The best camera in the world, according to sensor performance is the Hasselblad X1D-50c, although the actual best camera overall could be any of those discussed below.
How do you measure the best camera in the world?
Do you go by sensor size, number of megapixels, or how many autofocus points a camera has?
Perhaps the ideal way to measure the best camera in the market is by referring to the DXOMARK camera sensor database, with the number one spot regarded as the holy grail of cameras.
Let’s take a look at the no. 1 DSLR camera in the world as determined by DXO, plus we’ll also take a look at the many different varieties of camera available.
The easiest way to break down these different kinds of camera is by both body and sensor size. Smaller bodies are more portable and generally — though not always — have smaller sensors. Larger bodies are heavier but often have more features and can be much more comfortable to hold.
What’s the Best Camera in the World in 2022?
According to the DXOMARK camera sensor database, the current camera with the top rated sensor in their extensive testing is the Hasselblad X1D-50c. This is a medium-format sensor which is much larger than the sensors in standard consumer cameras, so it’s cheating a little to call this the top camera in the world, although it is available to anyone with $5,000 to spare!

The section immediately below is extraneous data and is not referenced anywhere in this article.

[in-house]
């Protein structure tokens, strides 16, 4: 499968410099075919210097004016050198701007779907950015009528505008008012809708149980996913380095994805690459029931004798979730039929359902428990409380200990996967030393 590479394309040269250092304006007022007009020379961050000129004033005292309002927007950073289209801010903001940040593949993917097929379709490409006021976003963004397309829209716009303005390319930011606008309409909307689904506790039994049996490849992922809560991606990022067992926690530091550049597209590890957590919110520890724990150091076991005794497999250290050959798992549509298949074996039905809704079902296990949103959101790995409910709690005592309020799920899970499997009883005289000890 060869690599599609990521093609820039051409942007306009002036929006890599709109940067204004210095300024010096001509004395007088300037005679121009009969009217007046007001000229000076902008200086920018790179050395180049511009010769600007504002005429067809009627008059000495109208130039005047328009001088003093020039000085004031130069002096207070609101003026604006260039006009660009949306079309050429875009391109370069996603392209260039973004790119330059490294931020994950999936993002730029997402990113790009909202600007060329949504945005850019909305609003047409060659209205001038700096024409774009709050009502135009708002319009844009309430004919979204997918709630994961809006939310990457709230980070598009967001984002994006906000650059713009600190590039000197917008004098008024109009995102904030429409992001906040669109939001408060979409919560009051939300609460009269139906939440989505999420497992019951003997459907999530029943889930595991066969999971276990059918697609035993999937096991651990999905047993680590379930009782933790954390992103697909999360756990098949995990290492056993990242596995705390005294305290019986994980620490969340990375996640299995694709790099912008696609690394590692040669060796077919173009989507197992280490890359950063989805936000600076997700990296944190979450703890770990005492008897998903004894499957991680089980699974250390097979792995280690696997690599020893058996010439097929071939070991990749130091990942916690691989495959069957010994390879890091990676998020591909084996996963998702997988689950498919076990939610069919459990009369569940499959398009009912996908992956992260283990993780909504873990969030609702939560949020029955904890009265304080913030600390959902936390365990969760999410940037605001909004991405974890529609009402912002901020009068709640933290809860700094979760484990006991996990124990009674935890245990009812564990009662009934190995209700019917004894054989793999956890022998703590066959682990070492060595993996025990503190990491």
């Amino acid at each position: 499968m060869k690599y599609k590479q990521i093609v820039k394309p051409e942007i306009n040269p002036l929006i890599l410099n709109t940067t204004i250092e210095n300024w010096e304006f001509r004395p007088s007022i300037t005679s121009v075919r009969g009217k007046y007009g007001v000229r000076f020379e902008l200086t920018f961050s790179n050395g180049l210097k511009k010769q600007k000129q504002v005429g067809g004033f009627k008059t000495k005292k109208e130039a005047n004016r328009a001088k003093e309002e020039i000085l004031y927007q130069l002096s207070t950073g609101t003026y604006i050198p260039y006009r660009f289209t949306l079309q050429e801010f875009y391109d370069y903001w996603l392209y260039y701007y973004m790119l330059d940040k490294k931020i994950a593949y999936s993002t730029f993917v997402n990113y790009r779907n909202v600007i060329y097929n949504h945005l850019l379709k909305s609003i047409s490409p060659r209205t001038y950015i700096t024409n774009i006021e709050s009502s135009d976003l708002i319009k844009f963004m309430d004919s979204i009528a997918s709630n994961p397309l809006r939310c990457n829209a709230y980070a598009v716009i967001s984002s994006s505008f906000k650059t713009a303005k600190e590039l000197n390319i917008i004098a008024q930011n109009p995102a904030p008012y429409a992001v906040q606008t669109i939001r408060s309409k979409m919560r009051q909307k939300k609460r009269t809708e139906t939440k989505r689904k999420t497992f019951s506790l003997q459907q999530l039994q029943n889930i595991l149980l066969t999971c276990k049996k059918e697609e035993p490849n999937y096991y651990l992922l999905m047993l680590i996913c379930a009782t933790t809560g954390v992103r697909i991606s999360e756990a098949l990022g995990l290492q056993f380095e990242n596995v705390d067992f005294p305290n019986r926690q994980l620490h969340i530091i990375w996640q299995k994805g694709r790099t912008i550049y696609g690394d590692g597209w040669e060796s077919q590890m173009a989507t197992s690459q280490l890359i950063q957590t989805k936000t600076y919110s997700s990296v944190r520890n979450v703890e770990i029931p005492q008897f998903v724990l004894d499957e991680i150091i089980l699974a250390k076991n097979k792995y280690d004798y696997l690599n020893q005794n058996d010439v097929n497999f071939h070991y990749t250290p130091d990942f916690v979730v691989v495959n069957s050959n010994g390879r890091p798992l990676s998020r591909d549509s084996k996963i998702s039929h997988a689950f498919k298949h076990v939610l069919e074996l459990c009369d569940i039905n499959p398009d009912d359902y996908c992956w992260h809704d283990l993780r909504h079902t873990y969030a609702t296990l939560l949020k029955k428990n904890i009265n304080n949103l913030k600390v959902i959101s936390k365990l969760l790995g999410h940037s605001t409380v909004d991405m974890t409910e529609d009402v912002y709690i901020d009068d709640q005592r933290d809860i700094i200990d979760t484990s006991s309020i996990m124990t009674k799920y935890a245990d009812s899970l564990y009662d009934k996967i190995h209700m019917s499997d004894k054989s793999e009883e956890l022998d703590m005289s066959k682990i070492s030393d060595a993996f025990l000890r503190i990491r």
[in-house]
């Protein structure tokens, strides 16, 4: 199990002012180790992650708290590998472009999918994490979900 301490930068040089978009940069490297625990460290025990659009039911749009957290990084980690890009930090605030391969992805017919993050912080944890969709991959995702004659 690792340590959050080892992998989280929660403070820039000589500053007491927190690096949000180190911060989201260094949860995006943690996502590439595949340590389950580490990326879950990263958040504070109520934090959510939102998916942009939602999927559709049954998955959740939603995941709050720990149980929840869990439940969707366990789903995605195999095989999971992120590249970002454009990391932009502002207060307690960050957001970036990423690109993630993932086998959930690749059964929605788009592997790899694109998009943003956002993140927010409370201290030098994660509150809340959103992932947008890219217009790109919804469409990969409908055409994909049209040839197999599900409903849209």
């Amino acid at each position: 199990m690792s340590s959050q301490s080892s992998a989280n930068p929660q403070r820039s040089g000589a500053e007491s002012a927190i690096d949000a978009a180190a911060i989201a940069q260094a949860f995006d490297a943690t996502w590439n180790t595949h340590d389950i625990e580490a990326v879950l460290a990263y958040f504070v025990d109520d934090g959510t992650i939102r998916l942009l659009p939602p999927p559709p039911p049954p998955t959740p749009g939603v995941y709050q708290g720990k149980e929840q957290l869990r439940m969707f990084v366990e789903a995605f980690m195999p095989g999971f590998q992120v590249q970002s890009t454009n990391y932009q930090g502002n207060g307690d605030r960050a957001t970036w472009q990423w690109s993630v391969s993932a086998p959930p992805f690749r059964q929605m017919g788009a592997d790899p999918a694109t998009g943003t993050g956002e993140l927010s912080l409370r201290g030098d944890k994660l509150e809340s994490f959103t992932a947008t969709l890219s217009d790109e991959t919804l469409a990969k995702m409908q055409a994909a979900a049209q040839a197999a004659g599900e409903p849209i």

What’s the World’s Best Compact Camera?
The Sony Cybershot RX100 VII builds on the perennially popular Cybershot RX100 series that launched more than a decade ago. While it has the same resolution as all of its predecessors, this is not the same sensor.
It’s a 1” BSI-CMOS sensor that has the ability to capture bursts of up to 90 fps — a mind blowing figure — as well as 20 fps bursts with no blackout. That speed was unthinkable even in professional cameras not long ago.
In addition, the RX100 VII adds an improved autofocus system, taken from the Sony Alpha A9 II. Called Real Time Tracking AF, the system can automatically decide whether to use tracking autofocus or face/eye autofocus, making it able to both lock onto and stay locked onto a variety of subjects, no matter where they move in the frame.
The lens on the RX100 VII is a 35mm equivalent 24-200mm and the max aperture is variable from 2.8 to 4.5. While the telephoto end is by no means fast, the fact ISO can vary from 64 all the way up to 25,600, meaning low light isn’t a problem.
Another Sony offering also cracks the very top tier of digital cameras, even though it’s less versatile than the RX100 VII.
The Sony Cybershot RX1R II offers a 35mm f2 lens in front of a 42 megapixel sensor with no antialiasing filter to take advantage of every bit of performance the Zeiss designed optic can deliver.
Even though it launched more than seven years ago, it’s still among the very best sensors available on the market, only being bested today by the highest end offerings from Canon, Nikon and Hasselblad.
And all of those sensors are on interchangeable-lens cameras, while the RX1R II has a much more compact body, making it probably the most powerful compact camera offered by Sony, arguably the No. 1 camera brand in the world.
What are the Best Crop Sensor Cameras in the World?
The Fujifilm XT4 has a 26 megapixel, image stabilized APS-C sensor, can shoot up to 20 fps and records 4K video. That sensor is Fujifilm’s X-Trans design, which proponents say gives the images better color rendering and detail.